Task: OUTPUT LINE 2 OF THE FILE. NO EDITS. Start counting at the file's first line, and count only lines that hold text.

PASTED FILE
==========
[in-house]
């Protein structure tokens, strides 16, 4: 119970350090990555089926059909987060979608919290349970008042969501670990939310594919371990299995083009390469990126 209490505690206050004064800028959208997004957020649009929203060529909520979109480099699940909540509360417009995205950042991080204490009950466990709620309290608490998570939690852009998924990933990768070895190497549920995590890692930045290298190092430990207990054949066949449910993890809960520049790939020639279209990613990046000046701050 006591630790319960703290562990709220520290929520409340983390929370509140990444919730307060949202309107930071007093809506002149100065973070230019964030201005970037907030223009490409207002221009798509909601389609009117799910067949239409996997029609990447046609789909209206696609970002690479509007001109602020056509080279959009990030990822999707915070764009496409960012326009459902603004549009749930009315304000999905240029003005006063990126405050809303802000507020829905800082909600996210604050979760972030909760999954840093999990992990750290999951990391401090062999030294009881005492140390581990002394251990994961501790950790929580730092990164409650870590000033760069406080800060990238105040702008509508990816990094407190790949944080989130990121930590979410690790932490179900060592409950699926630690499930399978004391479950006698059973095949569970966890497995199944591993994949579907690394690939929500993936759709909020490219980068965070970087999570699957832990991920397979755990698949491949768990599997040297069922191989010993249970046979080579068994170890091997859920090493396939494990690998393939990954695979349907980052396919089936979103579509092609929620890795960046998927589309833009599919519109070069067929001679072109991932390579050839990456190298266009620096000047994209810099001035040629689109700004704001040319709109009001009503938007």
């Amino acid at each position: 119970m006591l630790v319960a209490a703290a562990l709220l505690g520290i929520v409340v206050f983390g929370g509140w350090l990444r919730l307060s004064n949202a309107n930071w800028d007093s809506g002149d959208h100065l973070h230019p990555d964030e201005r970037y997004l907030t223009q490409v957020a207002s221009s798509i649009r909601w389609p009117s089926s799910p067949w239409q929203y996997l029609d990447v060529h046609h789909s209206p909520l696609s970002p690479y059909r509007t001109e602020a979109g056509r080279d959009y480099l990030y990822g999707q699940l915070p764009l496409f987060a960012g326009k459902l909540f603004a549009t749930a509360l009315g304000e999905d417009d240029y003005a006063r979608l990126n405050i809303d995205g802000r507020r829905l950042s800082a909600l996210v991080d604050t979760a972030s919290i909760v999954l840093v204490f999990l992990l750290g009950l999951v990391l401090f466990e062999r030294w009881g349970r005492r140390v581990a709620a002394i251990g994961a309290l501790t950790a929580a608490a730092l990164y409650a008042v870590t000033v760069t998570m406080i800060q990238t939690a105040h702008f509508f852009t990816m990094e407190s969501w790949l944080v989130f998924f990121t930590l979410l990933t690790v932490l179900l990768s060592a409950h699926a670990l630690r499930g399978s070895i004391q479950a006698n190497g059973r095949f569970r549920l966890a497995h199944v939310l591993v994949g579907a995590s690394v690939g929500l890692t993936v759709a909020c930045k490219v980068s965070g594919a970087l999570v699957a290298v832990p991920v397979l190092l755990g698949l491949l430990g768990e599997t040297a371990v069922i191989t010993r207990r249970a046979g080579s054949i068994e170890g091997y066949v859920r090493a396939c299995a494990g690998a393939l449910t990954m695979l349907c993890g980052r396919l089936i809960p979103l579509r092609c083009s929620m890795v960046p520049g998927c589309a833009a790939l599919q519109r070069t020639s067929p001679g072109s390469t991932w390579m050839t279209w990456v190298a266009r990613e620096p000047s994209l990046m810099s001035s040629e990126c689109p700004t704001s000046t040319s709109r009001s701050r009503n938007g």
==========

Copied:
């Protein structure tokens, strides 16, 4: 119970350090990555089926059909987060979608919290349970008042969501670990939310594919371990299995083009390469990126 209490505690206050004064800028959208997004957020649009929203060529909520979109480099699940909540509360417009995205950042991080204490009950466990709620309290608490998570939690852009998924990933990768070895190497549920995590890692930045290298190092430990207990054949066949449910993890809960520049790939020639279209990613990046000046701050 006591630790319960703290562990709220520290929520409340983390929370509140990444919730307060949202309107930071007093809506002149100065973070230019964030201005970037907030223009490409207002221009798509909601389609009117799910067949239409996997029609990447046609789909209206696609970002690479509007001109602020056509080279959009990030990822999707915070764009496409960012326009459902603004549009749930009315304000999905240029003005006063990126405050809303802000507020829905800082909600996210604050979760972030909760999954840093999990992990750290999951990391401090062999030294009881005492140390581990002394251990994961501790950790929580730092990164409650870590000033760069406080800060990238105040702008509508990816990094407190790949944080989130990121930590979410690790932490179900060592409950699926630690499930399978004391479950006698059973095949569970966890497995199944591993994949579907690394690939929500993936759709909020490219980068965070970087999570699957832990991920397979755990698949491949768990599997040297069922191989010993249970046979080579068994170890091997859920090493396939494990690998393939990954695979349907980052396919089936979103579509092609929620890795960046998927589309833009599919519109070069067929001679072109991932390579050839990456190298266009620096000047994209810099001035040629689109700004704001040319709109009001009503938007």